It is also important to note here, that fluency alone does not ensure comprehension. While it is a critical component for a child to be able to comprehend text, it is not the only component. Various other factors like the extent of the child’s vocabulary, background knowledge, level and genre of text, motivation of the reader, etc. also affect reading comprehension. Although, it has been observed that children who comprehend a text well typically have accurate and fluent word reading skills.
Fluency measure and benchmark
Oral Reading Fluency (ORF), measured in correct words per minute, is used as a measure of fluency across the world. Room to Read, in its programs across India, has measured ORF using the Early Grade Reading Assessment (EGRA) tool, and has found a strong correlation between ORF and comprehension. We also found a strong correlation between reading outcomes of children measured through EGRA, and through ASER and NAS. Children with higher ORF and comprehension scores in EGRA were found to do well in both ASER and NAS too.
ORF benchmarking is language specific, and the benchmark may vary from language to language. This is an important consideration to be made when announcing national or state level ORF benchmarks. Ideally, these benchmarks should be formulated after rigorous research in each language. It is calculated based on various statistical models to ensure the right threshold for effective speed of reading with comprehension.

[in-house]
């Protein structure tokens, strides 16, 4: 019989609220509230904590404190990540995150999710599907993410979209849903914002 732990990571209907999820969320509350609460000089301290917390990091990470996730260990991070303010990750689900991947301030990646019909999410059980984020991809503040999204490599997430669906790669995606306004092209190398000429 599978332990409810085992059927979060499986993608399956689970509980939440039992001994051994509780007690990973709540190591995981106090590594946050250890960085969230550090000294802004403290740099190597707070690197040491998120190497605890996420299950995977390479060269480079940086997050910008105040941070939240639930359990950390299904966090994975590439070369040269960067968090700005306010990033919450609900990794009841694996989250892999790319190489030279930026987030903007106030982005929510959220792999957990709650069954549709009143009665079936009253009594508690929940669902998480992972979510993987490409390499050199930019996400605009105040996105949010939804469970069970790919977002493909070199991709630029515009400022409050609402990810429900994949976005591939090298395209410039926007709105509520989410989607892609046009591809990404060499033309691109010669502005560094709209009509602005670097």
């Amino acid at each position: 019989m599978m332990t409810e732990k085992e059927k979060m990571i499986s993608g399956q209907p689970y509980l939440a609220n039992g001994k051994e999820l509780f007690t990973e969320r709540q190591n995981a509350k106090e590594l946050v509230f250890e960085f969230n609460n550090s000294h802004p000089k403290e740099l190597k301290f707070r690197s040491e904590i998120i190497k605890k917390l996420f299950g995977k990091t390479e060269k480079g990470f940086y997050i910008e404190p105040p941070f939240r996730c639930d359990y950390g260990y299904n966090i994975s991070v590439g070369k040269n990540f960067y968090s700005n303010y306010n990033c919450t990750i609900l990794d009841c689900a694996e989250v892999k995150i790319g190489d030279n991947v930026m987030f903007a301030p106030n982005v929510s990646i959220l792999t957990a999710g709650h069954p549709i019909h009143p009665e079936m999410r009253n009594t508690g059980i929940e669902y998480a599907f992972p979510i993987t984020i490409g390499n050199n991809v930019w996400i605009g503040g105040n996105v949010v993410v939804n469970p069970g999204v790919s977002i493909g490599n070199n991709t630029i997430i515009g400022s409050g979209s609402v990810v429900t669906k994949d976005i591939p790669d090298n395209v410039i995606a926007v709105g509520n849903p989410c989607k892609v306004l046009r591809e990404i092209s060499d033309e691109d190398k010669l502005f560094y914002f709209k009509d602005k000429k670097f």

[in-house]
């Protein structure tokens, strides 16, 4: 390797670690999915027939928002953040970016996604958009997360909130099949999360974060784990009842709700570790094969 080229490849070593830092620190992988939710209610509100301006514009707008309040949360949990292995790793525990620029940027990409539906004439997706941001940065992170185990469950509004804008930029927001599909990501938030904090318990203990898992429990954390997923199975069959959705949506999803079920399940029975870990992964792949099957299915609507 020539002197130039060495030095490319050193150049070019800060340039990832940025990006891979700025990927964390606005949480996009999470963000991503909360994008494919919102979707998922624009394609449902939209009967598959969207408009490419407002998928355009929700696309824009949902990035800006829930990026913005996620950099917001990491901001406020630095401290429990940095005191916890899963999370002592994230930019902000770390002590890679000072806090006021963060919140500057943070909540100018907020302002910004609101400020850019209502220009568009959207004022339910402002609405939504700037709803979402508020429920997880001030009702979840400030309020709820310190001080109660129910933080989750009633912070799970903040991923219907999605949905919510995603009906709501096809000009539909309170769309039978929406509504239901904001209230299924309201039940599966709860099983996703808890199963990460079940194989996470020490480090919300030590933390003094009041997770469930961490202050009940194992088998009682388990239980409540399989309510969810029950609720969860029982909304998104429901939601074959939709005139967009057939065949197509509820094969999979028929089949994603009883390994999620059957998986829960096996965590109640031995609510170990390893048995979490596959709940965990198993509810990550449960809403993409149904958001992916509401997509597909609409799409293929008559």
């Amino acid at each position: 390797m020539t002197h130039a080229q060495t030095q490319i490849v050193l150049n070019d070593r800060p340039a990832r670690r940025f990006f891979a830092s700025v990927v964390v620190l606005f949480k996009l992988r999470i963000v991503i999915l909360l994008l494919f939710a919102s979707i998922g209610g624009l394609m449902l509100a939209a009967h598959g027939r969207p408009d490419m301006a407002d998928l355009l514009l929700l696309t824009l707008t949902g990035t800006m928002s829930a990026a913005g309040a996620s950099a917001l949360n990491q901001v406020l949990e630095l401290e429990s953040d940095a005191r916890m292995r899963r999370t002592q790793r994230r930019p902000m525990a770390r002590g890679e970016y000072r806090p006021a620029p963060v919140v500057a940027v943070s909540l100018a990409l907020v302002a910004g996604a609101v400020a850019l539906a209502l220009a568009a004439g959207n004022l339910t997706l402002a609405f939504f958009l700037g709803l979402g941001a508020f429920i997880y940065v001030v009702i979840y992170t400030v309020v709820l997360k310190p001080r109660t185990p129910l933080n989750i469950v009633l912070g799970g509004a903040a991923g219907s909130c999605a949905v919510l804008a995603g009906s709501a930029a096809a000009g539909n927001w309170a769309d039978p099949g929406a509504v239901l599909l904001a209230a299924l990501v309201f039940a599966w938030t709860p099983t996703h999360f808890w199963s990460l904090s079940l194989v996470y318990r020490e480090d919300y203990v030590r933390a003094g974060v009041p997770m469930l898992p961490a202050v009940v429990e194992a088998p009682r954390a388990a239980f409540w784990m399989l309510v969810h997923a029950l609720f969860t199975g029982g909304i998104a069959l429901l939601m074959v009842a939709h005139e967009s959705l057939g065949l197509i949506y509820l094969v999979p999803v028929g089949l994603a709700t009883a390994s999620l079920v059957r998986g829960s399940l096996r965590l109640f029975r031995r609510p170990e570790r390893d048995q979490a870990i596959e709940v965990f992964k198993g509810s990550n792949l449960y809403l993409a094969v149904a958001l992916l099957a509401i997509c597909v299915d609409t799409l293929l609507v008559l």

We also need to be cognisant of the fact that depending on reading abilities, linguistic backgrounds, and exposure to text or literature, children may not achieve the benchmark at the same time. If the home language is different from the medium of instruction at school, the time required to decode all aksharas automatically and attain a certain level of fluency might take even longer.
Developing a fluent reader
Room to Read’s literacy programs across Hindi speaking states have established that it is possible for children to read with fluency and comprehension by the end of grade 2 through a structured pedagogical approach. Such an approach involves simultaneously working on the three critical pillars of literacy – oral language development, orthographic expertise (how letters and sounds are stored in memory and called into action when reading or writing to recognise words and construct meaning), and exposure to text. In Indian languages, children have to automatize numerous akshara units, including consonants, vowels, vowel sound markers, consonants with vowel markers or consonant clusters with vowel markers. For children to be able to succeed in doing all of this, the curriculum must provide ample time and practice opportunities.
However, in this dominant narrative for ‘time’ and ‘practice’, what we often overlook is the role oral language plays in the process of learning to read. And more importantly, the role of age appropriate literature. It enables children to draw on the cognitive resources of enriched language to make sense of the text they are reading. It also enhances the other factors that determine reading fluency and comprehension capacity like vocabulary and background knowledge. Thus, books are extremely important for learners negotiating with the oral and written worlds when learning to read.
Our end goal of literacy and education must succeed in helping children become critical, independent, thinking, empathetic, and deeply engaged citizens. This is the need of the hour — it ties in with the larger societal and entrepreneurial needs of the 21st Century we live in.